When W. L. Gore & Associates (Flagstaff, Arizona) received FDA approval for the Gore TAG Endoprosthesis System in 2005, it was a significant step forward in the treatment of thoracic aortic aneurysms (TAAs), which until then had traditionally been treated with highly invasive open surgery that required a large incision in the patient's chest. In the four years since the device has been approved in the U.S. the company has collected physician feedback and designed a next-generation version of it – the Conformable Gore TAG device that is now being studied in three U.S. clinical trials.
On Tuesday Gore reported the first human implants of the Conformable Gore TAG device. Joshua Rovin, MD, and Eugene Murphy, MD, performed the first implants at Bayfront Medical Center (Saint Petersburg, Florida) as well as William McMillan, MD, and Scott Schultz, MD, at North Memorial Medical Center (Robbinsdale, Minnesota). The devices were used to treat patients with a TAA, which is an enlargement that develops in weakened areas in the thoracic aorta.
Gore said it received an investigational device exemption from the FDA to investigate the use of the device in TAAs. The company said the device has also been approved to investigate endovascular repair of other etiologies including traumatic aortic transection and aortic dissection. Design enhancements include a modified stent frame, repositioned gold bands, and optimized graft material.
David Abeyta, leader of the Aortic business unit at Gore, told Medical Device Daily that the Conformable Gore TAG device is the result of the company's years of experience with its current TAG device and making changes to it based on physician feedback.
"We wanted to take all of that knowledge gained and really build into this next generation device the technology that physicians, and more importantly patients, need," Abeyta said. He added that Gore is "really excited" about the new device being in U.S. clinical trials and is looking forward to being able to "really prove out these changes that we've made" in a clinical study.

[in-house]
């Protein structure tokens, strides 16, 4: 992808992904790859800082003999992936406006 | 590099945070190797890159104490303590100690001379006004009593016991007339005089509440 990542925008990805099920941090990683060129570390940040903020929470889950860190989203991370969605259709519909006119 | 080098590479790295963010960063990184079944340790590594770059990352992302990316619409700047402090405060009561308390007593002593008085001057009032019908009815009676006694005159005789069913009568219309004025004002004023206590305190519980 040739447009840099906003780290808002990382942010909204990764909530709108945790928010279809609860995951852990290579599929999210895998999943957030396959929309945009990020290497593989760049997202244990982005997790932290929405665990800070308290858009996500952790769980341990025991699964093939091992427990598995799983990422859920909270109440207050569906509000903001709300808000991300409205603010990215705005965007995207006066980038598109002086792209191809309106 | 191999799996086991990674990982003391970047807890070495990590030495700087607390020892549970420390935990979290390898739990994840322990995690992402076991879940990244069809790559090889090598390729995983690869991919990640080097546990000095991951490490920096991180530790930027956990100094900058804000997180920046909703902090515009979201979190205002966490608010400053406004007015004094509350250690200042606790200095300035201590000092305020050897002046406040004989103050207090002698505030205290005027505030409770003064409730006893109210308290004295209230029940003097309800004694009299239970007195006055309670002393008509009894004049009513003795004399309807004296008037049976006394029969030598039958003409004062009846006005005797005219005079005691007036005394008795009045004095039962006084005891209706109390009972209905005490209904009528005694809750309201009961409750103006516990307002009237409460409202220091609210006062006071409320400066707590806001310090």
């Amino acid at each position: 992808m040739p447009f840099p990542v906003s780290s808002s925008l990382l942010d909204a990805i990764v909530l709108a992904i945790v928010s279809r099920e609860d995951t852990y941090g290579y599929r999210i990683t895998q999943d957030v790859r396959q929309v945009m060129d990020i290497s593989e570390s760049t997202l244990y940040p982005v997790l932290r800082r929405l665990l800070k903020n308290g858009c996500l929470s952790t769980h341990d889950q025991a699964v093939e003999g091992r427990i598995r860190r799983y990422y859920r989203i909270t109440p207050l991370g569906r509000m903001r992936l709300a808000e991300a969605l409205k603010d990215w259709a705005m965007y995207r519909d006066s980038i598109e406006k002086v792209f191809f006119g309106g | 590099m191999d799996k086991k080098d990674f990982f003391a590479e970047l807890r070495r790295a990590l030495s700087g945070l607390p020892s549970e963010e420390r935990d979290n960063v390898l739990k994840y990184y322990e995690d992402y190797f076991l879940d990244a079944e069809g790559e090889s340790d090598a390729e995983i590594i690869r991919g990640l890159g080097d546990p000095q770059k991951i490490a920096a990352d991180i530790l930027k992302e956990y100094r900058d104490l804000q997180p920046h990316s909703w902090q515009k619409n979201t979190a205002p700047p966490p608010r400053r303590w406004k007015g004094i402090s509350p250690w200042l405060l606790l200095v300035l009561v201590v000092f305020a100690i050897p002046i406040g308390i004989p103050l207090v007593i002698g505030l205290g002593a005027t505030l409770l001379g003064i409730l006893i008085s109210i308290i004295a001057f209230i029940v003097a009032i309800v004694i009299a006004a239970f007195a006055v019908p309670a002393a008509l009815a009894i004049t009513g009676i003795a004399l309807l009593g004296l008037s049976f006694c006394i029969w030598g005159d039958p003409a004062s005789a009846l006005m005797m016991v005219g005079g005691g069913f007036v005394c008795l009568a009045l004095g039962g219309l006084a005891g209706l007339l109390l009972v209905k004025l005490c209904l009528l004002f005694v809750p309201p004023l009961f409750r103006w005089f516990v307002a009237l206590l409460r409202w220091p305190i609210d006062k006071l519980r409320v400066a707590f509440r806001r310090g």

As the name suggests, Abeyta said the major difference between the Conformable Gore TAG device and the currently approved device is the flexibility of the new stent graft over the previous version.
One of the things Gore has learned through its experience with the current device and physician feedback is that it was difficult to treat TAAs in highly angulated necks with the device, Abeyta said. The new Conformable Gore TAG device is much more flexible, he said, and more capable of treating those highly angulated necks.
The company also expanded the range of sizes for the new device so that it is able to treat smaller diameter arteries, Abeyta said.
Surgeons who are familiar with the current Gore TAG device who try the Conformable Gore TAG may also notice another change: no more scallops.
Abeyta said the previous version of the device was designed with scallops, which were intended to allow for better sealing and wall apposition. However, since the device has been on the market the company has received physician feedback that those scallops were taking up space and making the landing zone a little bit shorter. Abeyta said the Conformable Gore TAG device was designed without those scallops, which creates a longer landing zone for the device.